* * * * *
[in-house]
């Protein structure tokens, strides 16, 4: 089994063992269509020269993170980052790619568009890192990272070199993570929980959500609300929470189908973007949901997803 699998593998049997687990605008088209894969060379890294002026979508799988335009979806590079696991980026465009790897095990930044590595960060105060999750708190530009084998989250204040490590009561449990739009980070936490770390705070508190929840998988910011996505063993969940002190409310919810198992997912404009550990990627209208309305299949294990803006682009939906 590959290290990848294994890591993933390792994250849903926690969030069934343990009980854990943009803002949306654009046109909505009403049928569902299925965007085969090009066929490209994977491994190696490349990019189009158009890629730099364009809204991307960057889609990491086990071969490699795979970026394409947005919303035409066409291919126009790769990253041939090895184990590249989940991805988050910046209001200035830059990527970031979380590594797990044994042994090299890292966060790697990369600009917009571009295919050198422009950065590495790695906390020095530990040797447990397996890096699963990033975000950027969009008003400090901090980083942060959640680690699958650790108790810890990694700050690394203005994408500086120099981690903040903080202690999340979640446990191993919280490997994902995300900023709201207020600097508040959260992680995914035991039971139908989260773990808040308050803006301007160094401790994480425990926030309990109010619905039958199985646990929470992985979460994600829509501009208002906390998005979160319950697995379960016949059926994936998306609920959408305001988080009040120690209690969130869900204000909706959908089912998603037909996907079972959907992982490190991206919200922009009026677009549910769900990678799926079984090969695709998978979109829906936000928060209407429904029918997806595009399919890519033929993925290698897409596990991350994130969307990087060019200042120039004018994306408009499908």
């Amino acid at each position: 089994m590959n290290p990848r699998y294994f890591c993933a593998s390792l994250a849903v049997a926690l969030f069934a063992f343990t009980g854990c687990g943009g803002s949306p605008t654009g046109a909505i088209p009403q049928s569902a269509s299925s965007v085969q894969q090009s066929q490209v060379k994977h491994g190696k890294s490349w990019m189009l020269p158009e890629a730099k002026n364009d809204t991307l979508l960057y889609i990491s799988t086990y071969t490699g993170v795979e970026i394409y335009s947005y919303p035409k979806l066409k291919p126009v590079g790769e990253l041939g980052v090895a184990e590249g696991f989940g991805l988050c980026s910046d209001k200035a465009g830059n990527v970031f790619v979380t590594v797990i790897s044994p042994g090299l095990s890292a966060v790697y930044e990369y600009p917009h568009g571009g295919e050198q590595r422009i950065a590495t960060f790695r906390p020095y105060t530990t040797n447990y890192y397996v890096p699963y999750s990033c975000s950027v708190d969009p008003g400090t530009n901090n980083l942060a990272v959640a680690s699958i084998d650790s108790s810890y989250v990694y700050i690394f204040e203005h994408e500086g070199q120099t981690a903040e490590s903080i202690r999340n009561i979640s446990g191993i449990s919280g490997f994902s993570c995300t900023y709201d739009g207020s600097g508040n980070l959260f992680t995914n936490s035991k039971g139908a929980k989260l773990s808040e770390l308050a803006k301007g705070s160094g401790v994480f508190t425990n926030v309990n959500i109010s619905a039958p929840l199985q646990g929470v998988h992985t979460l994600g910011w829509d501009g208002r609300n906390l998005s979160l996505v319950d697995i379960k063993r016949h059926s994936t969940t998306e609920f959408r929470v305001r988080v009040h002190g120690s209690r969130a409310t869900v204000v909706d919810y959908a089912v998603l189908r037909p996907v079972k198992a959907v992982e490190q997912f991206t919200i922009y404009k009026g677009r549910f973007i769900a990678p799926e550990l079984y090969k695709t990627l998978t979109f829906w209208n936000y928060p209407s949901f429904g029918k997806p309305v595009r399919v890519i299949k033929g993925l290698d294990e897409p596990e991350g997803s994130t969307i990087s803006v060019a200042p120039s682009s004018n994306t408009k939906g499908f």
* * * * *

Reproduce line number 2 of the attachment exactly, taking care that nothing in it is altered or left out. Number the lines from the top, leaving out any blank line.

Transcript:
């Protein structure tokens, strides 16, 4: 089994063992269509020269993170980052790619568009890192990272070199993570929980959500609300929470189908973007949901997803 699998593998049997687990605008088209894969060379890294002026979508799988335009979806590079696991980026465009790897095990930044590595960060105060999750708190530009084998989250204040490590009561449990739009980070936490770390705070508190929840998988910011996505063993969940002190409310919810198992997912404009550990990627209208309305299949294990803006682009939906 590959290290990848294994890591993933390792994250849903926690969030069934343990009980854990943009803002949306654009046109909505009403049928569902299925965007085969090009066929490209994977491994190696490349990019189009158009890629730099364009809204991307960057889609990491086990071969490699795979970026394409947005919303035409066409291919126009790769990253041939090895184990590249989940991805988050910046209001200035830059990527970031979380590594797990044994042994090299890292966060790697990369600009917009571009295919050198422009950065590495790695906390020095530990040797447990397996890096699963990033975000950027969009008003400090901090980083942060959640680690699958650790108790810890990694700050690394203005994408500086120099981690903040903080202690999340979640446990191993919280490997994902995300900023709201207020600097508040959260992680995914035991039971139908989260773990808040308050803006301007160094401790994480425990926030309990109010619905039958199985646990929470992985979460994600829509501009208002906390998005979160319950697995379960016949059926994936998306609920959408305001988080009040120690209690969130869900204000909706959908089912998603037909996907079972959907992982490190991206919200922009009026677009549910769900990678799926079984090969695709998978979109829906936000928060209407429904029918997806595009399919890519033929993925290698897409596990991350994130969307990087060019200042120039004018994306408009499908």